Researchers use 3-D printers to turn century-old theory into complex schwarzites.
Rice University engineers are using 3-D printers to turn structures that have until now existed primarily in theory into strong, light and durable materials with complex, repeating patterns. The porous structures called schwarzites are designed with computer algorithms, but Rice researchers found they could send data from the programs to printers and make macroscale polymer models for testing. Their samples strive to use as little material as possible and still provide strength and compressibility. It may someday be possible, researchers said, to print an entire building as one schwarzite “brick.”
Schwarzites, named after German scientist Hermann Schwarz, who hypothesized the structures in the 1880s, are mathematical marvels that have inspired a large number of organic and inorganic constructs and materials.
Such structures remained theoretical until 3-D printers provided the first practical way to make them. The Rice lab of materials scientist Pulickel Ajayan, in collaboration with researchers at the University of Campinas, São Paulo, investigated the bottom-up construction of schwarzites through molecular dynamics simulations and then printed those simulations in the shapes of polymer cubes.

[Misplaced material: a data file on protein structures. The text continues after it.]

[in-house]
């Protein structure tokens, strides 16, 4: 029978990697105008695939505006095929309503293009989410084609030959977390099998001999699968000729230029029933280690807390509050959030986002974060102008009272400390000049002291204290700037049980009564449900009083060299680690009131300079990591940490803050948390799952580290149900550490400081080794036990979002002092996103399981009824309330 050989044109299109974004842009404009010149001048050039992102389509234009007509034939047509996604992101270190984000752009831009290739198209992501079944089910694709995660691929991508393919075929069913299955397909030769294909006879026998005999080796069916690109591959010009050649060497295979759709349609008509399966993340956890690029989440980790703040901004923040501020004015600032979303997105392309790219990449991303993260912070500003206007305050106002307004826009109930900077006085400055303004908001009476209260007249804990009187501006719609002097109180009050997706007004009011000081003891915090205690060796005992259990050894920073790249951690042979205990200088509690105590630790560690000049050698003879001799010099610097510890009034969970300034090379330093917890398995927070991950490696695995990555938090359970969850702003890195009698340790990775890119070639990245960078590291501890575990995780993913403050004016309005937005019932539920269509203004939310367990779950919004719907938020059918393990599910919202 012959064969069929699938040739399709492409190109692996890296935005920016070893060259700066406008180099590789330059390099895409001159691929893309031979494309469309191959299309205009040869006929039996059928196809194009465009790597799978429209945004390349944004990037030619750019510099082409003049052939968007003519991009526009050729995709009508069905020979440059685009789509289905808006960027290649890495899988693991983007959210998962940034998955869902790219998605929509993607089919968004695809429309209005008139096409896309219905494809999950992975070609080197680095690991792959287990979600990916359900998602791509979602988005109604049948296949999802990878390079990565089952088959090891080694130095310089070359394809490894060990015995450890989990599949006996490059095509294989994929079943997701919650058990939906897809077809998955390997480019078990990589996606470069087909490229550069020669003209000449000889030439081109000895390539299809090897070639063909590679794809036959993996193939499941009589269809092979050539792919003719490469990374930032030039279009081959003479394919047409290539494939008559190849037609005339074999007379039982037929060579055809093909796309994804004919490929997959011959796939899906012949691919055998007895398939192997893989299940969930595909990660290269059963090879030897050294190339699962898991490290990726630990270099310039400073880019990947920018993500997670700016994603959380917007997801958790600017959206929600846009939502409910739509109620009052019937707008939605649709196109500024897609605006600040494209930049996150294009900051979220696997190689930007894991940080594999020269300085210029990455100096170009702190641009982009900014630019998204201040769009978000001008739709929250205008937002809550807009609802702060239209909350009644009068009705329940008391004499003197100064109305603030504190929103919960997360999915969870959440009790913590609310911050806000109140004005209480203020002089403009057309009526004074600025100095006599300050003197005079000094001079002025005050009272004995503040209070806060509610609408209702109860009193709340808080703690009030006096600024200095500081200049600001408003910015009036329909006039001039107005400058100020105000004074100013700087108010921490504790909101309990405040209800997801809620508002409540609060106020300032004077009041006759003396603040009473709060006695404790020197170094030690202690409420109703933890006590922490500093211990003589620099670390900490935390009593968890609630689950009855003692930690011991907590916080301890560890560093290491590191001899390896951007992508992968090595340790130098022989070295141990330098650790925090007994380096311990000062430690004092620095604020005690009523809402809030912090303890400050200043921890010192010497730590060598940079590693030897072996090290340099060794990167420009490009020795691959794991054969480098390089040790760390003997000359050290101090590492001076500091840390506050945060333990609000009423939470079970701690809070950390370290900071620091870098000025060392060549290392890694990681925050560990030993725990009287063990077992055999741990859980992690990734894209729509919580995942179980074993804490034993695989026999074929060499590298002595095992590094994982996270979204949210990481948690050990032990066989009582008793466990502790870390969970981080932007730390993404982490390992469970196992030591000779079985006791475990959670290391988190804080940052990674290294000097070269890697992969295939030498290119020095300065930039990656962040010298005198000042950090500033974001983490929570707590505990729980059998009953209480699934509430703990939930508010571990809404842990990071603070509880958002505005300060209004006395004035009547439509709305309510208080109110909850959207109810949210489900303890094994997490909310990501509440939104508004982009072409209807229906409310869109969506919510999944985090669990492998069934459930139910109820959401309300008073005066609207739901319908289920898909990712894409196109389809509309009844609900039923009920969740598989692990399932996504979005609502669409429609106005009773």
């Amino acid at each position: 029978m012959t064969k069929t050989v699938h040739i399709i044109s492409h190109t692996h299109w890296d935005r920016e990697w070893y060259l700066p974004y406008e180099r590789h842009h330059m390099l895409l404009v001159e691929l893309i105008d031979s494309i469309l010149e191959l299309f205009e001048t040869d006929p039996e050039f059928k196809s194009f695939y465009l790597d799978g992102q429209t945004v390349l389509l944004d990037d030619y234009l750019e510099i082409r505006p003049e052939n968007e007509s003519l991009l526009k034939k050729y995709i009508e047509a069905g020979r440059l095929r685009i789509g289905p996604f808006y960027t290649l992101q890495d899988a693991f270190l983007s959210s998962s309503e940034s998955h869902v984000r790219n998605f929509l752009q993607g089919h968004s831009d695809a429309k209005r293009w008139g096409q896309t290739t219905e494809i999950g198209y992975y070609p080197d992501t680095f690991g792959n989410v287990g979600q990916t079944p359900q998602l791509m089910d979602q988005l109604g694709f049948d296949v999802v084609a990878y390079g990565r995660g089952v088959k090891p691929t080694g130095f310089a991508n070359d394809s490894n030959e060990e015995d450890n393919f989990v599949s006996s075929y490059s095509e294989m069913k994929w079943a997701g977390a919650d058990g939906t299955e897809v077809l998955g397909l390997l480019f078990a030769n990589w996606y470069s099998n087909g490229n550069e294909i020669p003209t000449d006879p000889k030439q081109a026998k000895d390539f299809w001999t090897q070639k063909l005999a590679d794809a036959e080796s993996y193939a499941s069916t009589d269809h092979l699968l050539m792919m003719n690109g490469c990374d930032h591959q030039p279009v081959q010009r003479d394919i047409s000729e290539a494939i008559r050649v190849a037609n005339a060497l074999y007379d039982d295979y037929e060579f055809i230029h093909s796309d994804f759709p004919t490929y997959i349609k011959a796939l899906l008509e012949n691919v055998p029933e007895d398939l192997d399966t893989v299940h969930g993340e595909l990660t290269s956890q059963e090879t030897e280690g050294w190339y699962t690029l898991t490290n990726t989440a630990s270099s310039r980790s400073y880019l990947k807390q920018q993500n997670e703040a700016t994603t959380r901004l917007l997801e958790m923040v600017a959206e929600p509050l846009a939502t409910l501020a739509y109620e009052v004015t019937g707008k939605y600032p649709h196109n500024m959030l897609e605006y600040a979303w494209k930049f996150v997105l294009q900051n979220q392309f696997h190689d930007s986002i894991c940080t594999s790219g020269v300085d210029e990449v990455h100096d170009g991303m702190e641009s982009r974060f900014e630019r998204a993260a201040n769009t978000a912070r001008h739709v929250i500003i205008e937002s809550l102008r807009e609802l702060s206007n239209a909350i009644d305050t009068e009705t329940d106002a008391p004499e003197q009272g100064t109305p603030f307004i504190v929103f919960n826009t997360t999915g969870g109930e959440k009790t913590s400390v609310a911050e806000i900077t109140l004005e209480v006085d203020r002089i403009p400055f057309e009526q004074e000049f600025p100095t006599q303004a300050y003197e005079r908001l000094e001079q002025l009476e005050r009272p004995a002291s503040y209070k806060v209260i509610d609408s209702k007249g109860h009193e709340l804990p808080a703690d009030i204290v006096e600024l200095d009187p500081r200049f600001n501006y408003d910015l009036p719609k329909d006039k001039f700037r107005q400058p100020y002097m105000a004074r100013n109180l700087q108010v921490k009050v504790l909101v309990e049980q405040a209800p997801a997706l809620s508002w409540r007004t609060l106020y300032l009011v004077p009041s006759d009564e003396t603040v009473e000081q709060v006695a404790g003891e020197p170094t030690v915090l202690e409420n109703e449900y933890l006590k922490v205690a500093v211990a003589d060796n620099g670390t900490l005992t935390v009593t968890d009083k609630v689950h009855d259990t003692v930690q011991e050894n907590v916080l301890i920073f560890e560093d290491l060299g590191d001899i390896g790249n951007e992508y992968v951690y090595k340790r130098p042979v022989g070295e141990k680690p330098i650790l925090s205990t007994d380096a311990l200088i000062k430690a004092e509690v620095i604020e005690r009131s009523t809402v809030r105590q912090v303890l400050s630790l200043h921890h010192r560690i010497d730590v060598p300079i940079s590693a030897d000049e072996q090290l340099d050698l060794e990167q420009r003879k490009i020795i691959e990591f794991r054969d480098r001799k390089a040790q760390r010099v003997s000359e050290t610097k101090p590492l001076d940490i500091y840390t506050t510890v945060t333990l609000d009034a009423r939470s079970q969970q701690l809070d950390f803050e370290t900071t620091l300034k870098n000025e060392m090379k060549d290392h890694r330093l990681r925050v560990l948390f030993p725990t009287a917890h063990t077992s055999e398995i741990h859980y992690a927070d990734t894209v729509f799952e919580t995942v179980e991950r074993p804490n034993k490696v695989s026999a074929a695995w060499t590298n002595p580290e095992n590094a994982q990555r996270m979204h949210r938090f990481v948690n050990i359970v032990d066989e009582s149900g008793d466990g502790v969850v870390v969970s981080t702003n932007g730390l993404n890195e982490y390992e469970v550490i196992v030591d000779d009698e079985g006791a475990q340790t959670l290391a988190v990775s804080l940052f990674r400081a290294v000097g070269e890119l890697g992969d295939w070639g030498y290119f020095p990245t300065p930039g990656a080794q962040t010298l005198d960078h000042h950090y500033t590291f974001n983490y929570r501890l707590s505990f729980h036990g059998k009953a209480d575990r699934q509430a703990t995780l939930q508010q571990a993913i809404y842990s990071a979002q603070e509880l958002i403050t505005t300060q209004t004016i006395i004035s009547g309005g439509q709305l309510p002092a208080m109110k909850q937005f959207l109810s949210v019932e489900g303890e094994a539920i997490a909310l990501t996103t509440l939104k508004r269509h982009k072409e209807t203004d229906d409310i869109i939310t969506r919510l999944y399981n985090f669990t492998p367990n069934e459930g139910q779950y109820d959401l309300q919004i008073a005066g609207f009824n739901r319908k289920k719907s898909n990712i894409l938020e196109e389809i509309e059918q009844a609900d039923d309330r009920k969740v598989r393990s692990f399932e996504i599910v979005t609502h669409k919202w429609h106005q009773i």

“The geometries of these are really complex; everything is curved, the internal surfaces have negative curvature and the morphologies are very interesting,” said Rice postdoctoral researcher Chandra Sekhar Tiwary, who led an earlier study that showed how seashells protect soft bodies from extreme pressure by transferring stress throughout their structures. “Schwarzite structures are very much the same,” he said. “The theory shows that at the atomic scale, these materials can be very strong. It turns out that making the geometry bigger with polymer gives us a material with a high load-bearing capacity.”
“It is a little surprising that some atomic-scale features are preserved in the printed structures,” said Douglas Galvão, a professor at the University of Campinas who studies nanostructures through molecular dynamics simulations. He suggested the project when Tiwary visited the Brazil campus as a research fellow. “After some tentatives, it worked quite well. This paper is a good example of an effective theory-experiment collaboration.” In the far future, the researchers envision printing 3-D schwarzites with ceramic and metallic materials on a grander scale. — Mike Williams